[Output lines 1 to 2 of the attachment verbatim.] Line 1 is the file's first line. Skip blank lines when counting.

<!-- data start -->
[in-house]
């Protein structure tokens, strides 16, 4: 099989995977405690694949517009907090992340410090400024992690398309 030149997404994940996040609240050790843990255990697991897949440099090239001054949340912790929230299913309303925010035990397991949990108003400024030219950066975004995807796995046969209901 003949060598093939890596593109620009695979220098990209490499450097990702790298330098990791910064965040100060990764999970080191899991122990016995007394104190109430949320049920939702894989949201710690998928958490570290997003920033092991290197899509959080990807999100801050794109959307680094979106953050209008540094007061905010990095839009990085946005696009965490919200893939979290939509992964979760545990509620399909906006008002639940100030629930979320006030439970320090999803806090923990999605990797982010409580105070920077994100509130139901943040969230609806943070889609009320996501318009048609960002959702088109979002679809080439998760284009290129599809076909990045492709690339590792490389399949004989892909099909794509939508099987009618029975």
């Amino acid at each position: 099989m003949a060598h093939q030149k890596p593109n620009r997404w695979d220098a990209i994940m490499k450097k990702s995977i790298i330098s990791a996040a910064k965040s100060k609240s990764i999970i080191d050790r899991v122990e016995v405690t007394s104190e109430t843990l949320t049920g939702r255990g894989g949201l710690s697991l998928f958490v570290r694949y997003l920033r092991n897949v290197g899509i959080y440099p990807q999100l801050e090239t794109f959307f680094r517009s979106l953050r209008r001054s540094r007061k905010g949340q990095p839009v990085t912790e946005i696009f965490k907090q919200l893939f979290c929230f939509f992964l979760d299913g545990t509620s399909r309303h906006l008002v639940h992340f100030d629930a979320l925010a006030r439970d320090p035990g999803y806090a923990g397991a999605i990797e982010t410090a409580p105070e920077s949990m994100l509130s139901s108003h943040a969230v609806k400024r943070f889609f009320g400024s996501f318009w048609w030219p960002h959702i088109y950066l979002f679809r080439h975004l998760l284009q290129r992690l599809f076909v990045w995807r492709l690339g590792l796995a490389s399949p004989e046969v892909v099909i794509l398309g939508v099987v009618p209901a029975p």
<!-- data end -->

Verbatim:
[in-house]
């Protein structure tokens, strides 16, 4: 099989995977405690694949517009907090992340410090400024992690398309 030149997404994940996040609240050790843990255990697991897949440099090239001054949340912790929230299913309303925010035990397991949990108003400024030219950066975004995807796995046969209901 003949060598093939890596593109620009695979220098990209490499450097990702790298330098990791910064965040100060990764999970080191899991122990016995007394104190109430949320049920939702894989949201710690998928958490570290997003920033092991290197899509959080990807999100801050794109959307680094979106953050209008540094007061905010990095839009990085946005696009965490919200893939979290939509992964979760545990509620399909906006008002639940100030629930979320006030439970320090999803806090923990999605990797982010409580105070920077994100509130139901943040969230609806943070889609009320996501318009048609960002959702088109979002679809080439998760284009290129599809076909990045492709690339590792490389399949004989892909099909794509939508099987009618029975």